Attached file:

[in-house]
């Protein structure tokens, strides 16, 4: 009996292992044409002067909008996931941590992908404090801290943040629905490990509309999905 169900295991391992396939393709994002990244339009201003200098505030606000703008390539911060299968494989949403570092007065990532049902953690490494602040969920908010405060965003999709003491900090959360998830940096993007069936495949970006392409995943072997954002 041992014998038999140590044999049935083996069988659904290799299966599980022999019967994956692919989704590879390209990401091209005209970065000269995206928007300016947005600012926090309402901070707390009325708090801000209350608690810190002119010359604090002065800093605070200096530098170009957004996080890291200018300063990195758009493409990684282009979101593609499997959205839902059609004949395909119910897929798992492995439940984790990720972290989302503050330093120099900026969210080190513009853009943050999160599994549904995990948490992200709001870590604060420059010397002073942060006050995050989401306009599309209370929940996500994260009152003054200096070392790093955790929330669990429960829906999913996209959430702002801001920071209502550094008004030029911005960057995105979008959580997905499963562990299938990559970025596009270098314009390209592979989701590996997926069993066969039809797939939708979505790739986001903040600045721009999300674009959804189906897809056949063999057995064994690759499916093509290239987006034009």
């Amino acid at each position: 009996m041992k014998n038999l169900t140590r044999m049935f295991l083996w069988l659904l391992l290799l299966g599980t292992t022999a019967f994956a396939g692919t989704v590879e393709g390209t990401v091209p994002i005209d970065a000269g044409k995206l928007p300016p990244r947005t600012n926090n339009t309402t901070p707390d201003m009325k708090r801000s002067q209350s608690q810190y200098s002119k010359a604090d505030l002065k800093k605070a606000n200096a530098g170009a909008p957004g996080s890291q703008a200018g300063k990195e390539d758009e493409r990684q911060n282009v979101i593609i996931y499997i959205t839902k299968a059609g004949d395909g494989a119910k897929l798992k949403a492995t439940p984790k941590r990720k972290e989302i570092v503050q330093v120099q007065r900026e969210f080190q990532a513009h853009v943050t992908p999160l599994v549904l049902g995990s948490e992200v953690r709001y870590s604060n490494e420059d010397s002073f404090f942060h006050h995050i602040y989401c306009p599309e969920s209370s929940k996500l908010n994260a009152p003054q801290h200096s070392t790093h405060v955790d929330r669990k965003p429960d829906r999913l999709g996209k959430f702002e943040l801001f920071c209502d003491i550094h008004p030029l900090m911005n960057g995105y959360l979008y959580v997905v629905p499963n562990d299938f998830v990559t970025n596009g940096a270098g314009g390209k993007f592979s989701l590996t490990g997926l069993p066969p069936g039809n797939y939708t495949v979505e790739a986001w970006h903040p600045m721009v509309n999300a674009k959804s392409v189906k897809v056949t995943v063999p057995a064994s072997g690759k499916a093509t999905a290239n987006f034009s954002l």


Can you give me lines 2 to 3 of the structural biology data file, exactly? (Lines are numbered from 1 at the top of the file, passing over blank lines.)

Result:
């Protein structure tokens, strides 16, 4: 009996292992044409002067909008996931941590992908404090801290943040629905490990509309999905 169900295991391992396939393709994002990244339009201003200098505030606000703008390539911060299968494989949403570092007065990532049902953690490494602040969920908010405060965003999709003491900090959360998830940096993007069936495949970006392409995943072997954002 041992014998038999140590044999049935083996069988659904290799299966599980022999019967994956692919989704590879390209990401091209005209970065000269995206928007300016947005600012926090309402901070707390009325708090801000209350608690810190002119010359604090002065800093605070200096530098170009957004996080890291200018300063990195758009493409990684282009979101593609499997959205839902059609004949395909119910897929798992492995439940984790990720972290989302503050330093120099900026969210080190513009853009943050999160599994549904995990948490992200709001870590604060420059010397002073942060006050995050989401306009599309209370929940996500994260009152003054200096070392790093955790929330669990429960829906999913996209959430702002801001920071209502550094008004030029911005960057995105979008959580997905499963562990299938990559970025596009270098314009390209592979989701590996997926069993066969039809797939939708979505790739986001903040600045721009999300674009959804189906897809056949063999057995064994690759499916093509290239987006034009």
């Amino acid at each position: 009996m041992k014998n038999l169900t140590r044999m049935f295991l083996w069988l659904l391992l290799l299966g599980t292992t022999a019967f994956a396939g692919t989704v590879e393709g390209t990401v091209p994002i005209d970065a000269g044409k995206l928007p300016p990244r947005t600012n926090n339009t309402t901070p707390d201003m009325k708090r801000s002067q209350s608690q810190y200098s002119k010359a604090d505030l002065k800093k605070a606000n200096a530098g170009a909008p957004g996080s890291q703008a200018g300063k990195e390539d758009e493409r990684q911060n282009v979101i593609i996931y499997i959205t839902k299968a059609g004949d395909g494989a119910k897929l798992k949403a492995t439940p984790k941590r990720k972290e989302i570092v503050q330093v120099q007065r900026e969210f080190q990532a513009h853009v943050t992908p999160l599994v549904l049902g995990s948490e992200v953690r709001y870590s604060n490494e420059d010397s002073f404090f942060h006050h995050i602040y989401c306009p599309e969920s209370s929940k996500l908010n994260a009152p003054q801290h200096s070392t790093h405060v955790d929330r669990k965003p429960d829906r999913l999709g996209k959430f702002e943040l801001f920071c209502d003491i550094h008004p030029l900090m911005n960057g995105y959360l979008y959580v997905v629905p499963n562990d299938f998830v990559t970025n596009g940096a270098g314009g390209k993007f592979s989701l590996t490990g997926l069993p066969p069936g039809n797939y939708t495949v979505e790739a986001w970006h903040p600045m721009v509309n999300a674009k959804s392409v189906k897809v056949t995943v063999p057995a064994s072997g690759k499916a093509t999905a290239n987006f034009s954002l």